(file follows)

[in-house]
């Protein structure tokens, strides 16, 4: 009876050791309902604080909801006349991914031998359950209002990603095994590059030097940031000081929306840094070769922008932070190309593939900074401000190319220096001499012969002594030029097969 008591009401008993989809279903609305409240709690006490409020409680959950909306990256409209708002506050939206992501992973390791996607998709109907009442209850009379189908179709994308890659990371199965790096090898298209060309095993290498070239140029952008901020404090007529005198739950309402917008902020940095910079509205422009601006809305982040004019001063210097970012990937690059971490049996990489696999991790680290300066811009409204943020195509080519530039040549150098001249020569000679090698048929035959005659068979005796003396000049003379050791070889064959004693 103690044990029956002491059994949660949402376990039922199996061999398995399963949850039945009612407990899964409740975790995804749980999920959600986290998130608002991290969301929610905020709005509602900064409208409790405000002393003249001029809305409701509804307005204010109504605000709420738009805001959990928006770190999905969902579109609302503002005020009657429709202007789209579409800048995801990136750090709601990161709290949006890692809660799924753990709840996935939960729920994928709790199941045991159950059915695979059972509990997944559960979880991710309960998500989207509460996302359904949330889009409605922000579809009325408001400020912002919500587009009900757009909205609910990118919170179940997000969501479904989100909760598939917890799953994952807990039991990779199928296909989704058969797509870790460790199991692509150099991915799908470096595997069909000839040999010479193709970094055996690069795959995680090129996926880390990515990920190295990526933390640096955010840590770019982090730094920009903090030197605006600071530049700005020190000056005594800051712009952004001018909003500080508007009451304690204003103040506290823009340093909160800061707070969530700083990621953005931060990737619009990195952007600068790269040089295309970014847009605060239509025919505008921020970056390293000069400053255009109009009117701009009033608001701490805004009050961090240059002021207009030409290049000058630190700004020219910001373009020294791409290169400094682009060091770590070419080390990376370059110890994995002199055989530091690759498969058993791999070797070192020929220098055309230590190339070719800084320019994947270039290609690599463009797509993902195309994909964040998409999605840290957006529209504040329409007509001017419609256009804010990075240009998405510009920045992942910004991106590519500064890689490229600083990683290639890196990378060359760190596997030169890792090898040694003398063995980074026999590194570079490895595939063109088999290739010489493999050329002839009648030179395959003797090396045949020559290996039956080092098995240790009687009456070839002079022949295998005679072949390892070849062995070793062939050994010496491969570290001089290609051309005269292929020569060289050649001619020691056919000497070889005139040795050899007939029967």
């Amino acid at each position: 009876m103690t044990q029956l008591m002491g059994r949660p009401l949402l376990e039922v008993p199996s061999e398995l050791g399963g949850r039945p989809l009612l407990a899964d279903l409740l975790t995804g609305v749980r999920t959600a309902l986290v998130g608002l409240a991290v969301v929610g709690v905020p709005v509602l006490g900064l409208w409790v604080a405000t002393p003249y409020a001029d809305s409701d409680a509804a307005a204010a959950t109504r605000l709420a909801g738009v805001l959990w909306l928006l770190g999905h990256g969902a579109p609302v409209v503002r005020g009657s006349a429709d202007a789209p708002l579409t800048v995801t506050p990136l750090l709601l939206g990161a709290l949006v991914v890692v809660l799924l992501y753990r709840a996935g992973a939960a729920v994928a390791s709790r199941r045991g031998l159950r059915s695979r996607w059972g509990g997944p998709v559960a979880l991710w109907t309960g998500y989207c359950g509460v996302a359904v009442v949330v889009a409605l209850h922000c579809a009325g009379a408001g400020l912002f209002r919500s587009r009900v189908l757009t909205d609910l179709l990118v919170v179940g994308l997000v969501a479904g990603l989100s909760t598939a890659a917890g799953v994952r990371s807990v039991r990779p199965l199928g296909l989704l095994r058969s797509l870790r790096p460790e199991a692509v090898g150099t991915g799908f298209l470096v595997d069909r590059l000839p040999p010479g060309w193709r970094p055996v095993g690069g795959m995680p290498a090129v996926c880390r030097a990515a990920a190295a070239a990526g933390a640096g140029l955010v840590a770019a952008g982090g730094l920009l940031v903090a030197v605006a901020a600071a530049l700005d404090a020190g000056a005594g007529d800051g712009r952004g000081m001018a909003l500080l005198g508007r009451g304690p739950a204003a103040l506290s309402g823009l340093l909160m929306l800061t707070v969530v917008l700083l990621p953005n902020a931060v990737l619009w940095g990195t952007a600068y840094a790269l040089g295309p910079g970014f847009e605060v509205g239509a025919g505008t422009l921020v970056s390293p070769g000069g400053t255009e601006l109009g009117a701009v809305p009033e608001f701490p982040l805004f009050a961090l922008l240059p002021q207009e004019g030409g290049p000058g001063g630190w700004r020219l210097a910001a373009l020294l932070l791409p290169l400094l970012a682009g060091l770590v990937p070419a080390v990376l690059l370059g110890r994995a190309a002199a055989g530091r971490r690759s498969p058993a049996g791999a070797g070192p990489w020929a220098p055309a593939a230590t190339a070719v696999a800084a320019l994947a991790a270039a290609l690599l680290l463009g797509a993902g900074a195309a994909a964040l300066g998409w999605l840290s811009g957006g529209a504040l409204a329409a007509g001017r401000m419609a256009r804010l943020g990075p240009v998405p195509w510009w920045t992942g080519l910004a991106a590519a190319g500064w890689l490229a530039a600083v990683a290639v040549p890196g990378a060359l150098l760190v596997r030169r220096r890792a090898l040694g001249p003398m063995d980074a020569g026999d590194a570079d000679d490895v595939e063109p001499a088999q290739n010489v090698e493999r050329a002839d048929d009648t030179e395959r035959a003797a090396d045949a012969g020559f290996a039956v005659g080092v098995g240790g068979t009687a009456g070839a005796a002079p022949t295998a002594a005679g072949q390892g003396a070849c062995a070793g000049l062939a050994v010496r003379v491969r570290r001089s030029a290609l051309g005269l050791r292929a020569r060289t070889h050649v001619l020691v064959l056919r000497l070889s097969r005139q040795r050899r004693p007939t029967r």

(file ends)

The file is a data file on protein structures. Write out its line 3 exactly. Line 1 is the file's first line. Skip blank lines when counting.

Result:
């Amino acid at each position: 009876m103690t044990q029956l008591m002491g059994r949660p009401l949402l376990e039922v008993p199996s061999e398995l050791g399963g949850r039945p989809l009612l407990a899964d279903l409740l975790t995804g609305v749980r999920t959600a309902l986290v998130g608002l409240a991290v969301v929610g709690v905020p709005v509602l006490g900064l409208w409790v604080a405000t002393p003249y409020a001029d809305s409701d409680a509804a307005a204010a959950t109504r605000l709420a909801g738009v805001l959990w909306l928006l770190g999905h990256g969902a579109p609302v409209v503002r005020g009657s006349a429709d202007a789209p708002l579409t800048v995801t506050p990136l750090l709601l939206g990161a709290l949006v991914v890692v809660l799924l992501y753990r709840a996935g992973a939960a729920v994928a390791s709790r199941r045991g031998l159950r059915s695979r996607w059972g509990g997944p998709v559960a979880l991710w109907t309960g998500y989207c359950g509460v996302a359904v009442v949330v889009a409605l209850h922000c579809a009325g009379a408001g400020l912002f209002r919500s587009r009900v189908l757009t909205d609910l179709l990118v919170v179940g994308l997000v969501a479904g990603l989100s909760t598939a890659a917890g799953v994952r990371s807990v039991r990779p199965l199928g296909l989704l095994r058969s797509l870790r790096p460790e199991a692509v090898g150099t991915g799908f298209l470096v595997d069909r590059l000839p040999p010479g060309w193709r970094p055996v095993g690069g795959m995680p290498a090129v996926c880390r030097a990515a990920a190295a070239a990526g933390a640096g140029l955010v840590a770019a952008g982090g730094l920009l940031v903090a030197v605006a901020a600071a530049l700005d404090a020190g000056a005594g007529d800051g712009r952004g000081m001018a909003l500080l005198g508007r009451g304690p739950a204003a103040l506290s309402g823009l340093l909160m929306l800061t707070v969530v917008l700083l990621p953005n902020a931060v990737l619009w940095g990195t952007a600068y840094a790269l040089g295309p910079g970014f847009e605060v509205g239509a025919g505008t422009l921020v970056s390293p070769g000069g400053t255009e601006l109009g009117a701009v809305p009033e608001f701490p982040l805004f009050a961090l922008l240059p002021q207009e004019g030409g290049p000058g001063g630190w700004r020219l210097a910001a373009l020294l932070l791409p290169l400094l970012a682009g060091l770590v990937p070419a080390v990376l690059l370059g110890r994995a190309a002199a055989g530091r971490r690759s498969p058993a049996g791999a070797g070192p990489w020929a220098p055309a593939a230590t190339a070719v696999a800084a320019l994947a991790a270039a290609l690599l680290l463009g797509a993902g900074a195309a994909a964040l300066g998409w999605l840290s811009g957006g529209a504040l409204a329409a007509g001017r401000m419609a256009r804010l943020g990075p240009v998405p195509w510009w920045t992942g080519l910004a991106a590519a190319g500064w890689l490229a530039a600083v990683a290639v040549p890196g990378a060359l150098l760190v596997r030169r220096r890792a090898l040694g001249p003398m063995d980074a020569g026999d590194a570079d000679d490895v595939e063109p001499a088999q290739n010489v090698e493999r050329a002839d048929d009648t030179e395959r035959a003797a090396d045949a012969g020559f290996a039956v005659g080092v098995g240790g068979t009687a009456g070839a005796a002079p022949t295998a002594a005679g072949q390892g003396a070849c062995a070793g000049l062939a050994v010496r003379v491969r570290r001089s030029a290609l051309g005269l050791r292929a020569r060289t070889h050649v001619l020691v064959l056919r000497l070889s097969r005139q040795r050899r004693p007939t029967r």